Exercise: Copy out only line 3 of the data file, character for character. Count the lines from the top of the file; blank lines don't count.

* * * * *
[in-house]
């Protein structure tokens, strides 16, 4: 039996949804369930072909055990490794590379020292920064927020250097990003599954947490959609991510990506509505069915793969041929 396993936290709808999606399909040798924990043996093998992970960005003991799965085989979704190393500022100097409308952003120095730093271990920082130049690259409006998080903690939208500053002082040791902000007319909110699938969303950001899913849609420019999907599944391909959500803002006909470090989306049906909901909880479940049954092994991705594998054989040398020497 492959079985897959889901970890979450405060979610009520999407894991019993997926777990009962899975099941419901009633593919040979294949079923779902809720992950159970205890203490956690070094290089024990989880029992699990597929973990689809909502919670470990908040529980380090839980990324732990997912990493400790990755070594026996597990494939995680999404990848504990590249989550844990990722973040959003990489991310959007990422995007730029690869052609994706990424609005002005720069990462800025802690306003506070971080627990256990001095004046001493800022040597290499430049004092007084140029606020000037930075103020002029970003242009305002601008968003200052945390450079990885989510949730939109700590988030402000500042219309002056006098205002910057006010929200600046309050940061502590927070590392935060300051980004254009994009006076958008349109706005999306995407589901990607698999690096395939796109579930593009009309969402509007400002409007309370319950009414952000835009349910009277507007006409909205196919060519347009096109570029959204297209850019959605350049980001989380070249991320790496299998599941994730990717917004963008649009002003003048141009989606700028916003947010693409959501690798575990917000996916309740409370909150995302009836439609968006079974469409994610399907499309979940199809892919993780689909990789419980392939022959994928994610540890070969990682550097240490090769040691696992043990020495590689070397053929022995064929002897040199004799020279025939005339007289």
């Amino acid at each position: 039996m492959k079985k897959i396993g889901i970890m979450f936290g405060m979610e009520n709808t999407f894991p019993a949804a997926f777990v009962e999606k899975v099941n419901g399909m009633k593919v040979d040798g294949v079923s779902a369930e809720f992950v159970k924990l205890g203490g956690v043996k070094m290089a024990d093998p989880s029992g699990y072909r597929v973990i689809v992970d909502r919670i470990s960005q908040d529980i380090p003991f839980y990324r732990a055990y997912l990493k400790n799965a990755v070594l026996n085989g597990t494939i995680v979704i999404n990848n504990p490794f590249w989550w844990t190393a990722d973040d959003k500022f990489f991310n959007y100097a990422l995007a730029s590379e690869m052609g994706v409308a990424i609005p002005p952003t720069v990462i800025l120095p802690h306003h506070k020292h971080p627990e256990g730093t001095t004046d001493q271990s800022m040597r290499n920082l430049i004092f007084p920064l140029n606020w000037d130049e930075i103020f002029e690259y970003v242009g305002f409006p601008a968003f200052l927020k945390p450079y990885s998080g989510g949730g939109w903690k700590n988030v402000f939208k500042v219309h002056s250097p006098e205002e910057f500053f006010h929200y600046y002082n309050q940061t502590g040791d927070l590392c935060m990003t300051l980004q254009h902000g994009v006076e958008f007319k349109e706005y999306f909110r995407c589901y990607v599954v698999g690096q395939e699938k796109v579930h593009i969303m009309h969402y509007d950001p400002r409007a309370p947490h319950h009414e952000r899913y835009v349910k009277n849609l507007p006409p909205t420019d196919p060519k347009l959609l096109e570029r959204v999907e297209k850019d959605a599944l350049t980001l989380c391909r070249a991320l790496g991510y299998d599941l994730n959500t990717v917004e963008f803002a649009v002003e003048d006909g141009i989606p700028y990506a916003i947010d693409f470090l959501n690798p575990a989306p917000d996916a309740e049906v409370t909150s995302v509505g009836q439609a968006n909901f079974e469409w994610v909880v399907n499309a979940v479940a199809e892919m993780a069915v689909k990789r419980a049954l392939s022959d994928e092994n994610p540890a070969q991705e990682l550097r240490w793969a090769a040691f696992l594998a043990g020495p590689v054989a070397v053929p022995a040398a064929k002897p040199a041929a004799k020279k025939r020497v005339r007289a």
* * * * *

């Amino acid at each position: 039996m492959k079985k897959i396993g889901i970890m979450f936290g405060m979610e009520n709808t999407f894991p019993a949804a997926f777990v009962e999606k899975v099941n419901g399909m009633k593919v040979d040798g294949v079923s779902a369930e809720f992950v159970k924990l205890g203490g956690v043996k070094m290089a024990d093998p989880s029992g699990y072909r597929v973990i689809v992970d909502r919670i470990s960005q908040d529980i380090p003991f839980y990324r732990a055990y997912l990493k400790n799965a990755v070594l026996n085989g597990t494939i995680v979704i999404n990848n504990p490794f590249w989550w844990t190393a990722d973040d959003k500022f990489f991310n959007y100097a990422l995007a730029s590379e690869m052609g994706v409308a990424i609005p002005p952003t720069v990462i800025l120095p802690h306003h506070k020292h971080p627990e256990g730093t001095t004046d001493q271990s800022m040597r290499n920082l430049i004092f007084p920064l140029n606020w000037d130049e930075i103020f002029e690259y970003v242009g305002f409006p601008a968003f200052l927020k945390p450079y990885s998080g989510g949730g939109w903690k700590n988030v402000f939208k500042v219309h002056s250097p006098e205002e910057f500053f006010h929200y600046y002082n309050q940061t502590g040791d927070l590392c935060m990003t300051l980004q254009h902000g994009v006076e958008f007319k349109e706005y999306f909110r995407c589901y990607v599954v698999g690096q395939e699938k796109v579930h593009i969303m009309h969402y509007d950001p400002r409007a309370p947490h319950h009414e952000r899913y835009v349910k009277n849609l507007p006409p909205t420019d196919p060519k347009l959609l096109e570029r959204v999907e297209k850019d959605a599944l350049t980001l989380c391909r070249a991320l790496g991510y299998d599941l994730n959500t990717v917004e963008f803002a649009v002003e003048d006909g141009i989606p700028y990506a916003i947010d693409f470090l959501n690798p575990a989306p917000d996916a309740e049906v409370t909150s995302v509505g009836q439609a968006n909901f079974e469409w994610v909880v399907n499309a979940v479940a199809e892919m993780a069915v689909k990789r419980a049954l392939s022959d994928e092994n994610p540890a070969q991705e990682l550097r240490w793969a090769a040691f696992l594998a043990g020495p590689v054989a070397v053929p022995a040398a064929k002897p040199a041929a004799k020279k025939r020497v005339r007289a």